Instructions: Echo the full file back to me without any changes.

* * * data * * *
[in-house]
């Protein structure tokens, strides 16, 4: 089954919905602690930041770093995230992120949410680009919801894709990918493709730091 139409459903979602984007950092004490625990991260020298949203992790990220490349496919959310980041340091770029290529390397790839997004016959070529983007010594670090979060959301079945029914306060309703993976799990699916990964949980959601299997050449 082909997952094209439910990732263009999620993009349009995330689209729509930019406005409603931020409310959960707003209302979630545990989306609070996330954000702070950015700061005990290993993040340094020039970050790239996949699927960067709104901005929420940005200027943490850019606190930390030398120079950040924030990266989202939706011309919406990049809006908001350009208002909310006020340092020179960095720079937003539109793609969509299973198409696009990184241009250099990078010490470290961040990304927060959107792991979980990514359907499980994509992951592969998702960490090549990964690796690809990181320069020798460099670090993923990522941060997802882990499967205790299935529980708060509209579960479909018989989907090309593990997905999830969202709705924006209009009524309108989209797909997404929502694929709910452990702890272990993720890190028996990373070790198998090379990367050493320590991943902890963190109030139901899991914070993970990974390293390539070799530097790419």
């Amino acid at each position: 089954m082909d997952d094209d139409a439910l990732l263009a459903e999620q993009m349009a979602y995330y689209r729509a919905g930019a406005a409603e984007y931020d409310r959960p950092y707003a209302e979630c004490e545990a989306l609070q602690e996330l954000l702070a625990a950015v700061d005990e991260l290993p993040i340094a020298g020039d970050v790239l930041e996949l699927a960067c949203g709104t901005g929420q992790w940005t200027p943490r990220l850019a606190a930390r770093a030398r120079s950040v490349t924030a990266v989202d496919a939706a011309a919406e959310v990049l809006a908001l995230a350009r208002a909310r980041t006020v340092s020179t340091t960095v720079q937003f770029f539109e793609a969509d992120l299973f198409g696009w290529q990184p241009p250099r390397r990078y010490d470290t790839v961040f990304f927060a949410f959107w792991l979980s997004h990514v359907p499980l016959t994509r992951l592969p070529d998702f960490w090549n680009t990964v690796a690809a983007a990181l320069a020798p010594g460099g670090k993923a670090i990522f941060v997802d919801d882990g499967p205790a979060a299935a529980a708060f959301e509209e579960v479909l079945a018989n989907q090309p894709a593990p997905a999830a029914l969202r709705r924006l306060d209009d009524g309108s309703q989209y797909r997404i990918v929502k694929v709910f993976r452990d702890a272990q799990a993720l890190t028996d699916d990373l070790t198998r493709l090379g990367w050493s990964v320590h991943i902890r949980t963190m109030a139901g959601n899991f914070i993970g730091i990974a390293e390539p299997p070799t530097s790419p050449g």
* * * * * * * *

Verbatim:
[in-house]
């Protein structure tokens, strides 16, 4: 089954919905602690930041770093995230992120949410680009919801894709990918493709730091 139409459903979602984007950092004490625990991260020298949203992790990220490349496919959310980041340091770029290529390397790839997004016959070529983007010594670090979060959301079945029914306060309703993976799990699916990964949980959601299997050449 082909997952094209439910990732263009999620993009349009995330689209729509930019406005409603931020409310959960707003209302979630545990989306609070996330954000702070950015700061005990290993993040340094020039970050790239996949699927960067709104901005929420940005200027943490850019606190930390030398120079950040924030990266989202939706011309919406990049809006908001350009208002909310006020340092020179960095720079937003539109793609969509299973198409696009990184241009250099990078010490470290961040990304927060959107792991979980990514359907499980994509992951592969998702960490090549990964690796690809990181320069020798460099670090993923990522941060997802882990499967205790299935529980708060509209579960479909018989989907090309593990997905999830969202709705924006209009009524309108989209797909997404929502694929709910452990702890272990993720890190028996990373070790198998090379990367050493320590991943902890963190109030139901899991914070993970990974390293390539070799530097790419």
């Amino acid at each position: 089954m082909d997952d094209d139409a439910l990732l263009a459903e999620q993009m349009a979602y995330y689209r729509a919905g930019a406005a409603e984007y931020d409310r959960p950092y707003a209302e979630c004490e545990a989306l609070q602690e996330l954000l702070a625990a950015v700061d005990e991260l290993p993040i340094a020298g020039d970050v790239l930041e996949l699927a960067c949203g709104t901005g929420q992790w940005t200027p943490r990220l850019a606190a930390r770093a030398r120079s950040v490349t924030a990266v989202d496919a939706a011309a919406e959310v990049l809006a908001l995230a350009r208002a909310r980041t006020v340092s020179t340091t960095v720079q937003f770029f539109e793609a969509d992120l299973f198409g696009w290529q990184p241009p250099r390397r990078y010490d470290t790839v961040f990304f927060a949410f959107w792991l979980s997004h990514v359907p499980l016959t994509r992951l592969p070529d998702f960490w090549n680009t990964v690796a690809a983007a990181l320069a020798p010594g460099g670090k993923a670090i990522f941060v997802d919801d882990g499967p205790a979060a299935a529980a708060f959301e509209e579960v479909l079945a018989n989907q090309p894709a593990p997905a999830a029914l969202r709705r924006l306060d209009d009524g309108s309703q989209y797909r997404i990918v929502k694929v709910f993976r452990d702890a272990q799990a993720l890190t028996d699916d990373l070790t198998r493709l090379g990367w050493s990964v320590h991943i902890r949980t963190m109030a139901g959601n899991f914070i993970g730091i990974a390293e390539p299997p070799t530097s790419p050449g």